I went to a prayer meeting at my church that evening. Someone approached me with a prophetic word and said that God was calling me to a new season of ministry and gave me an envelope with money in. They said: “God wants to bless you.” I assumed he knew about this issue but he didn’t – he didn’t even know what Twitter was! – so that was a real encouragement. As I came home from that meeting, I was in tears listening to worship music in the car, praying, realising this was a really big moment.  

I don’t blast in telling everyone they’re going to hell, but I’d be willing to

My wife was really upset. She said: “Couldn’t you’ve worded it slightly differently?” I said: “I don’t feel I could. I felt I was doing what God had put in my heart to do.” Now I had this envelope, I felt God was going to take care of us. Whatever happened, we could trust him. It didn’t take away the stress, but it was a real comfort. 

The next day I came into the office, read the email and replied, saying: “I can’t take the tweet down in good conscience. It’s not fair of you to ask me to. I’d love to have a conversation and we can talk it through.” When we met that afternoon, the very first sentence I heard was: “This is not a conversation. I’m going to read your suspension letter and you have half an hour to clear your desk.” 

I thought, with all the bureaucratic processes, it would be hard to fire someone over something like this. But I had a disciplinary hearing, which was very biased, and they suggested my one tweet and my refusal to take it down would lose the college money. 

Cliff said you were bringing the college into disrepute. What happened next? 

I was fired. With this sense that God wanted me to go into a new season, I created a crowdfunding campaign. The same day, I received a letter of eviction for the house we were renting near the college. So we were in a really hard situation, knowing we’d have to move out and I didn’t have a job. Thankfully, lots of people gave to the crowdfunder, which gave us money to live on.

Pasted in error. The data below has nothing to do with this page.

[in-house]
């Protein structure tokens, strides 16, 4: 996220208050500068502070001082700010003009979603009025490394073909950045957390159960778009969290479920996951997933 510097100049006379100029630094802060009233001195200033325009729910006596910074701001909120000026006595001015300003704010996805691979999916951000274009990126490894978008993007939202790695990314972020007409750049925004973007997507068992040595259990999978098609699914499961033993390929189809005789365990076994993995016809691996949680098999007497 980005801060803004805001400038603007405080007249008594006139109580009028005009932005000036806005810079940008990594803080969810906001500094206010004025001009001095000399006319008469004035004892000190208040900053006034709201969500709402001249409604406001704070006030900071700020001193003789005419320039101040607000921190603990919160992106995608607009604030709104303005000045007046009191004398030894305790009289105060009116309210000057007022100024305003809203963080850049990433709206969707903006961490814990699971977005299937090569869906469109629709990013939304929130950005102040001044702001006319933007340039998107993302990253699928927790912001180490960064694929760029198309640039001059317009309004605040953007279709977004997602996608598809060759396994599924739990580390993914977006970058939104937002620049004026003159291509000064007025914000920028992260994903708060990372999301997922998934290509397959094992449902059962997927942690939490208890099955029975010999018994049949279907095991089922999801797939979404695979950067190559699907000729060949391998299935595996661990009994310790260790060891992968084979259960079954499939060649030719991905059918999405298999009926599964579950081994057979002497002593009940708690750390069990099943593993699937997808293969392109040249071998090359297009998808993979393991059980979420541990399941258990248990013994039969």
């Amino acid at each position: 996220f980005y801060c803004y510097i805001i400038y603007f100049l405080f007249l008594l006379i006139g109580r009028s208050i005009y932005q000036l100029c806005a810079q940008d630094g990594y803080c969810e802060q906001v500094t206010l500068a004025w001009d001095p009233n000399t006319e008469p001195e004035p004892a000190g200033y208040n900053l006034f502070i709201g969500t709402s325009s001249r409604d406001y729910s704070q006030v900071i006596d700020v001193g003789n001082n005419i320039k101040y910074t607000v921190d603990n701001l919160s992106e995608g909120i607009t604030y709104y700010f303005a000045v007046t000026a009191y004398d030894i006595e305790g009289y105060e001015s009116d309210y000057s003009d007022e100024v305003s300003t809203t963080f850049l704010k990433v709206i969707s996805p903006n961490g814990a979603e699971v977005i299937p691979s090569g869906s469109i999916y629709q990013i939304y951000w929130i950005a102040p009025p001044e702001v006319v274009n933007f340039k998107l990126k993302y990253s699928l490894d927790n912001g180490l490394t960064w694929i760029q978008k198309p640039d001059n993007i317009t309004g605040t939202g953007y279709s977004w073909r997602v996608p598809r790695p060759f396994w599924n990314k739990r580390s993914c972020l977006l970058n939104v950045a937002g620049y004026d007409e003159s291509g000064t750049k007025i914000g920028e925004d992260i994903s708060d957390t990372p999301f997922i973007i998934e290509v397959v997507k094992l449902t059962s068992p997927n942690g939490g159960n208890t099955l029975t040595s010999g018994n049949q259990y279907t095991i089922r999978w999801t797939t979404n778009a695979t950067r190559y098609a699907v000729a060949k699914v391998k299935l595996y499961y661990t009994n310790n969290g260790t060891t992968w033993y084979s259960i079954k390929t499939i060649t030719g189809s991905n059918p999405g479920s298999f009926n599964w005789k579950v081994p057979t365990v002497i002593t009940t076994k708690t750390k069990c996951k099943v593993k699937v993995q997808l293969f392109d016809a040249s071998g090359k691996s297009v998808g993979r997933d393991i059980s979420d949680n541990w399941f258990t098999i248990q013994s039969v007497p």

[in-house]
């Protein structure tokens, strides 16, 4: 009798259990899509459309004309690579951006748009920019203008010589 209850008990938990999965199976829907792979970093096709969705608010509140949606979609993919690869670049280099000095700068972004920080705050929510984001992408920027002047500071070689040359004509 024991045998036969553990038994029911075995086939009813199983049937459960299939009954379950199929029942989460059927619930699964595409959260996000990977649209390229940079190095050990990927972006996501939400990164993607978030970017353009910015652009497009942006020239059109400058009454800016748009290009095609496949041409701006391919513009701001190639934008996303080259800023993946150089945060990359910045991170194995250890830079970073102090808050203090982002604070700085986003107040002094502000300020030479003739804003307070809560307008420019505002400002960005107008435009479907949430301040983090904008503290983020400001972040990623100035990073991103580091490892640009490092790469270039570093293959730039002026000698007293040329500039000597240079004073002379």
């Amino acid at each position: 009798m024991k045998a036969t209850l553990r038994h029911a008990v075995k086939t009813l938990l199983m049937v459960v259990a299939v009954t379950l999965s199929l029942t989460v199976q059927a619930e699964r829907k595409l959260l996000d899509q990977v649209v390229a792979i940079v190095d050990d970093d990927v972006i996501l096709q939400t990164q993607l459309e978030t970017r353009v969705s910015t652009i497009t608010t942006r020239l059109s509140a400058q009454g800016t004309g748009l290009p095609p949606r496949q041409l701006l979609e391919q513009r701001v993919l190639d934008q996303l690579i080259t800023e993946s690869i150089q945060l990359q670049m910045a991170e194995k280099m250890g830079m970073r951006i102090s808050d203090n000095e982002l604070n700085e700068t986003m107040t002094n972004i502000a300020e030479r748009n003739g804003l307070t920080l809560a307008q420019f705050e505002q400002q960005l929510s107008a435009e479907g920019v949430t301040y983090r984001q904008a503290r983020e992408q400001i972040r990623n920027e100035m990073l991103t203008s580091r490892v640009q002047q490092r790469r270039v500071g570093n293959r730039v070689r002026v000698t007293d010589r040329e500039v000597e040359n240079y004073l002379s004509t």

Why didn’t you look for work at another theological college more aligned with your beliefs? 

I describe myself as “shamelessly biblical”. Christians in the West are going to be shamed for what were previously seen as good, moral beliefs. They’re now called bad beliefs. But rather than us being ashamed, I believe we should live shamelessly. We should say: “This is what the Bible says and I’m gonna say it how the Bible says it. You’re going to call me names, but this is what Christians throughout the ages have done – they’ve flown the flag.” I don’t see that happening in the current academic system. 

The leftward drift in all theological colleges has been evident for many years. There’s a few good outliers left. But even the solidly evangelical ones wouldn’t condone my going on the offensive. I think we need theological education [that is] genuinely not scared of teaching on certain issues – with nuance. 

From looking at your social media, I would say your content is not particularly nuanced…is that fair?

We think nuance always means presenting two sides. But historically preachers have needed to exclaim things. I think we’ve probably elevated the question mark at the expense of exclamation marks.

What do you make of Peter’s command to share your faith with “gentleness and respect” (1 Peter 3:15)? I don’t think LGBT people would describe your tweet as gentle or respectful. 

Do you think the apostles are always gentle and respectful in the way that you might expect them to be? Peter says to the Jews at Pentecost: “You killed the Messiah” [Acts 2:23].

If you observed Jesus turning over tables in the temple or Paul at Ephesus when he’s causing a riot, you would not say that’s nuanced. 

I think the apostles show us a way of engaging with extremely anti-Christian worldviews. They don’t shirk back from what they need to say.

In 1 Peter 3:15, he’s talking about someone asking: “What is the hope?” and you giving an answer, which is slightly different to preaching in the town square or going into a synagogue where you’re clearly going to cause some upset. 

Do you think the Church is ducking the harder teachings of scripture? 

Yes. The proclivity of the human heart is to want to be liked. So we say: “God loves you.” That’s great, but you need to put a bit more meat on that bone. God loves you so much that he’s willing to die for your sin, and he has wrath, which he’s pouring out upon sin. You’re not going to hear that on an Alpha Course, for example, where we’re trying to be winsome and persuade, which is an important thing to do. But it has become over-elevated, particularly among middle classes, and so we’ve failed to reach swathes of working classes across Western society, because we haven’t been speaking plainly.